The Motley Fool

Is Royal Dutch Shell Plc Dependent On Debt?

royal dutch shell

The last five years have seen profits become extremely volatile at Shell (LSE: RDSB) (NYSE: RDS-B.US), with pre-tax profit climbing to $55.5 billion in 2011 before falling to $33.6 billion in 2013.

5G is here – and shares of this ‘sleeping giant’ could be a great way for you to potentially profit!

According to one leading industry firm, the 5G boom could create a global industry worth US$12.3 TRILLION out of thin air…

And if you click here we’ll show you something that could be key to unlocking 5G’s full potential...

Indeed, Shell’s share price has been somewhat volatile, too, and has underperformed the FTSE 100 by 24.5% over the period, with the FTSE 100 making gains of 57% and Shell only able to deliver an increase of 32.5%.

However, one major plus point for investors continues to be its longevity. Sure, demand for oil will fluctuate, with a higher oil price being beneficial to Shell, but the company’s finances seem to be in good order and this means that it is likely to be around for the long haul.

For instance, Shell’s debt to equity ratio currently stands at a rather modest 25%, which means that for every £1 of net assets, Shell has £0.25 of debt. This is low compared to other FTSE 100 companies and shows that management is relatively conservative in how it chooses to finance the business.

Furthermore, Shell enjoys a significant amount of headroom when servicing its debt, as evidenced by an interest coverage ratio of 48. This is exceptionally high and highlights the fact that Shell has relatively low debt levels (as mentioned) but also, crucially, that it remains highly profitable.

Indeed, although Shell’s profit has fluctuated wildly over the last five years, it still packs a punch when it comes to making money. Moreover, impressive levels of earnings per share (EPS) growth are forecast for the next two years and should lead to Shell being in an even stronger position over the medium term.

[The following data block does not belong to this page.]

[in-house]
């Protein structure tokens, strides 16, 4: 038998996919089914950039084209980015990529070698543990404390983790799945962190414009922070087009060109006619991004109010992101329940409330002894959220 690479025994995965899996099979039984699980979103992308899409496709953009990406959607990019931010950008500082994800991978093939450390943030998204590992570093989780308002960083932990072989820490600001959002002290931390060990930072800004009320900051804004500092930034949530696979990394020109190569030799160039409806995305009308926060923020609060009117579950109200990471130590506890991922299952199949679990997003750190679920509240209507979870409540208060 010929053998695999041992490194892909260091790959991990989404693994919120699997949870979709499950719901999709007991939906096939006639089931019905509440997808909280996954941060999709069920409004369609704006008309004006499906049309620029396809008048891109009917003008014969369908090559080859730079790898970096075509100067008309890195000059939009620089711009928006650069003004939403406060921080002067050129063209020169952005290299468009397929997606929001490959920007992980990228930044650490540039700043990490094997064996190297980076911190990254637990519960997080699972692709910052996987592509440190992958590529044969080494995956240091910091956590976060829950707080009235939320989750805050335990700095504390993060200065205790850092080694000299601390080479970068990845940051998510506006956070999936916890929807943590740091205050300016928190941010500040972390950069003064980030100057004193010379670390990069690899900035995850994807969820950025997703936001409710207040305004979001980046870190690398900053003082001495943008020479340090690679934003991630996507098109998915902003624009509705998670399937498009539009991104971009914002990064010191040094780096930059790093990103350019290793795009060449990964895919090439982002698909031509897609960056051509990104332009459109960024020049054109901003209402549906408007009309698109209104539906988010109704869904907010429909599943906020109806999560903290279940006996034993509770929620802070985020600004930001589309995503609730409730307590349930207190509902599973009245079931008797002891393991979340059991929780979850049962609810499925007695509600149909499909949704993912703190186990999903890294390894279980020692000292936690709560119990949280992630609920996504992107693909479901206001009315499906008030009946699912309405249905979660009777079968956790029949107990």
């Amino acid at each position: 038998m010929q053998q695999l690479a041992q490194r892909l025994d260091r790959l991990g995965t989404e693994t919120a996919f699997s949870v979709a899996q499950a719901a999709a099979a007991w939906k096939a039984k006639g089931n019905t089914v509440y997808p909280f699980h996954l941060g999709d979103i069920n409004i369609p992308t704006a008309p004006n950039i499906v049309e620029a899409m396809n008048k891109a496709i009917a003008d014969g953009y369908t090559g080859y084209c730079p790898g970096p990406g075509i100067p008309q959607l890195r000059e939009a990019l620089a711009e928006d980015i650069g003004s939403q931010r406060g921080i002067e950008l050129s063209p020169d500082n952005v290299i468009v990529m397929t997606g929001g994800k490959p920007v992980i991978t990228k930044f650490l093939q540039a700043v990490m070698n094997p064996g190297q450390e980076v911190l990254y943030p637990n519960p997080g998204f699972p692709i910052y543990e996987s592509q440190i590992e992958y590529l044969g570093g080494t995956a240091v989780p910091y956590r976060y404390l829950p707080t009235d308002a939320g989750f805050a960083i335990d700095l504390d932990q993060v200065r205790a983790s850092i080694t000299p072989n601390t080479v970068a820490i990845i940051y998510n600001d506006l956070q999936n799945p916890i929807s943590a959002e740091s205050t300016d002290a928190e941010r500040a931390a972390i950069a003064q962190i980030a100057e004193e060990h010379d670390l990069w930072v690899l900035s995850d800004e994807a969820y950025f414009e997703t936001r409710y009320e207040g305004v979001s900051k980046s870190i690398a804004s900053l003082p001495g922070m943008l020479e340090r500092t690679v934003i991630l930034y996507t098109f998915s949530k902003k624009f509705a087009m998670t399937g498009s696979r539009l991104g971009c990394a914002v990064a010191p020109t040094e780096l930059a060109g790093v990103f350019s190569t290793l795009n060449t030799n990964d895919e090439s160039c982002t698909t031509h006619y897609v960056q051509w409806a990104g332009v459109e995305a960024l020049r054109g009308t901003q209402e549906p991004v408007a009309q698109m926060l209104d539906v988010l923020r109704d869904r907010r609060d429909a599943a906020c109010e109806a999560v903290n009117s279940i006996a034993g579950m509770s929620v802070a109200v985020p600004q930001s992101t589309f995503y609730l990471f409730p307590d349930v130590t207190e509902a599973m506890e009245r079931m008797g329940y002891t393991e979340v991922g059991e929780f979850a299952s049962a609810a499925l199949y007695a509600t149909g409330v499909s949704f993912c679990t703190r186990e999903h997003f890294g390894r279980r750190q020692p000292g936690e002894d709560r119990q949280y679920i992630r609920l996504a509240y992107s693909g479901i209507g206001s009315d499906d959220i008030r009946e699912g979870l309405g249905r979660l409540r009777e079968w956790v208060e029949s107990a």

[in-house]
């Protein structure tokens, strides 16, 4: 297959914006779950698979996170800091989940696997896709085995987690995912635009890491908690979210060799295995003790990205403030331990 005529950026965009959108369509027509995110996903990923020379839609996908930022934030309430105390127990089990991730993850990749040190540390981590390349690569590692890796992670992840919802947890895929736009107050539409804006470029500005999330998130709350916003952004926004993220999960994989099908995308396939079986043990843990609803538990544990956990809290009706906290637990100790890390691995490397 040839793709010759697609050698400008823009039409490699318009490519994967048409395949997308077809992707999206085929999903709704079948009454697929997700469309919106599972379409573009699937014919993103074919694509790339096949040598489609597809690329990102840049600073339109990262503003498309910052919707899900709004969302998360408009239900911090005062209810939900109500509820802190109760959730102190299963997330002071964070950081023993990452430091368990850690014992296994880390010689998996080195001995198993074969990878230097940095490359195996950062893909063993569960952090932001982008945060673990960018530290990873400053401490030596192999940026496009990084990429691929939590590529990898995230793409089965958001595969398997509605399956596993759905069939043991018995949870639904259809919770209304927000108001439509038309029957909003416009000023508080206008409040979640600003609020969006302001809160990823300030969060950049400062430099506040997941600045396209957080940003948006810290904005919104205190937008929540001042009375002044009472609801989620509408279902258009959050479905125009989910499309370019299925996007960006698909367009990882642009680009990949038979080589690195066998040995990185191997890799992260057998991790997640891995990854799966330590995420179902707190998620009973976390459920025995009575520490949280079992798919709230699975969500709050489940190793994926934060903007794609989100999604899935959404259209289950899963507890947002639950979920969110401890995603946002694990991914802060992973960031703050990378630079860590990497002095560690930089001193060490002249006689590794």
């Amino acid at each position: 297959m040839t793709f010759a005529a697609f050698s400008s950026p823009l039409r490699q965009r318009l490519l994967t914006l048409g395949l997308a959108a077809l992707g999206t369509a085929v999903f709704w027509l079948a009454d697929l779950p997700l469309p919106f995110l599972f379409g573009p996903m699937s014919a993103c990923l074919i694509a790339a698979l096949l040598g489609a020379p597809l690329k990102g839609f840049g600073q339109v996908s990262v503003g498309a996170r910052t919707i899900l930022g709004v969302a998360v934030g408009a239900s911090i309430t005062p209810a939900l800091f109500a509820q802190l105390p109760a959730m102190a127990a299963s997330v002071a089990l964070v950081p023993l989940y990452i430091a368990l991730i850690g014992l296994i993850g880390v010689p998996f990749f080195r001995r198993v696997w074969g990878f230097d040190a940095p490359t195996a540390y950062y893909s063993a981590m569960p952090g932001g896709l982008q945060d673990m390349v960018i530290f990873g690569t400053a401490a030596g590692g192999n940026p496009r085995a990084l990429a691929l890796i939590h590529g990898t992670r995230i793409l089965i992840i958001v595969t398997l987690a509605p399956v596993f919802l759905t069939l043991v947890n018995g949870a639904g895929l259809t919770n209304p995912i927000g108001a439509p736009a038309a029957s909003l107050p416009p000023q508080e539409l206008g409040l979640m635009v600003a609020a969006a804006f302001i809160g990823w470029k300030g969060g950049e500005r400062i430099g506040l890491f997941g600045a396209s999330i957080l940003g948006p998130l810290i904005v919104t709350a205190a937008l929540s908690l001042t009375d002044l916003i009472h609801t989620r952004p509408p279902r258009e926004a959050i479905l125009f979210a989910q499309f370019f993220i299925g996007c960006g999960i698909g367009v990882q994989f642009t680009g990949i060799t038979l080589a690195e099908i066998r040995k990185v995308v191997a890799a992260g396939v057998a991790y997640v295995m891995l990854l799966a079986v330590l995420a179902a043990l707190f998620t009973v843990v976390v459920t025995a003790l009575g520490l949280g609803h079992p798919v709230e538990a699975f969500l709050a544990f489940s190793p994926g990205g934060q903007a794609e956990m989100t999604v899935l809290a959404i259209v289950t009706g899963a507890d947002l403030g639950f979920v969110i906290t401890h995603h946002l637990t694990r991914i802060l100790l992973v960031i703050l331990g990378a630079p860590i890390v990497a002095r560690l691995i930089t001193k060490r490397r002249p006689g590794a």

As ever, Shell remains an attractive company for income-seeking investors. Although interest rates are not going to remain at 0.5% indefinitely, they look set to do so for a good while yet, so Shell’s above-average yield of 5% should help to allay fears surrounding inflation and the challenges of having next to no return on cash investments.

Indeed, when interest rates do rise, Shell looks set to be in a strong position as a result of its low debt levels and high profitability. This enviable position should mean that shares perform well over the long run.

“This Stock Could Be Like Buying Amazon in 1997”

I'm sure you'll agree that's quite the statement from Motley Fool Co-Founder Tom Gardner.

But since our US analyst team first recommended shares in this unique tech stock back in 2016, the value has soared.

What's more, we firmly believe there's still plenty of upside in its future. In fact, even throughout the current coronavirus crisis, its performance has been beating Wall St expectations.

And right now, we're giving you a chance to discover exactly what has got our analysts all fired up about this niche industry phenomenon, in our FREE special report, A Top US Share From The Motley Fool.

Click here to claim your copy now — and we’ll tell you the name of this Top US Share… free of charge!

> Peter owns shares in Shell. 

Our 6 'Best Buys Now' Shares

The renowned analyst team at The Motley Fool UK have named 6 shares that they believe UK investors should consider buying NOW.

So if you’re looking for more stock ideas to try and best position your portfolio today, then it might be a good day for you. Because we're offering a full 33% off your first year of membership to our flagship share-tipping service, backed by our 'no quibbles' 30-day subscription fee refund guarantee.

Simply enter your email address below to discover how you can take advantage of this.

I would like to receive emails from you about product information and offers from The Fool and its business partners. Each of these emails will provide a link to unsubscribe from future emails. More information about how The Fool collects, stores, and handles personal data is available in its Privacy Statement.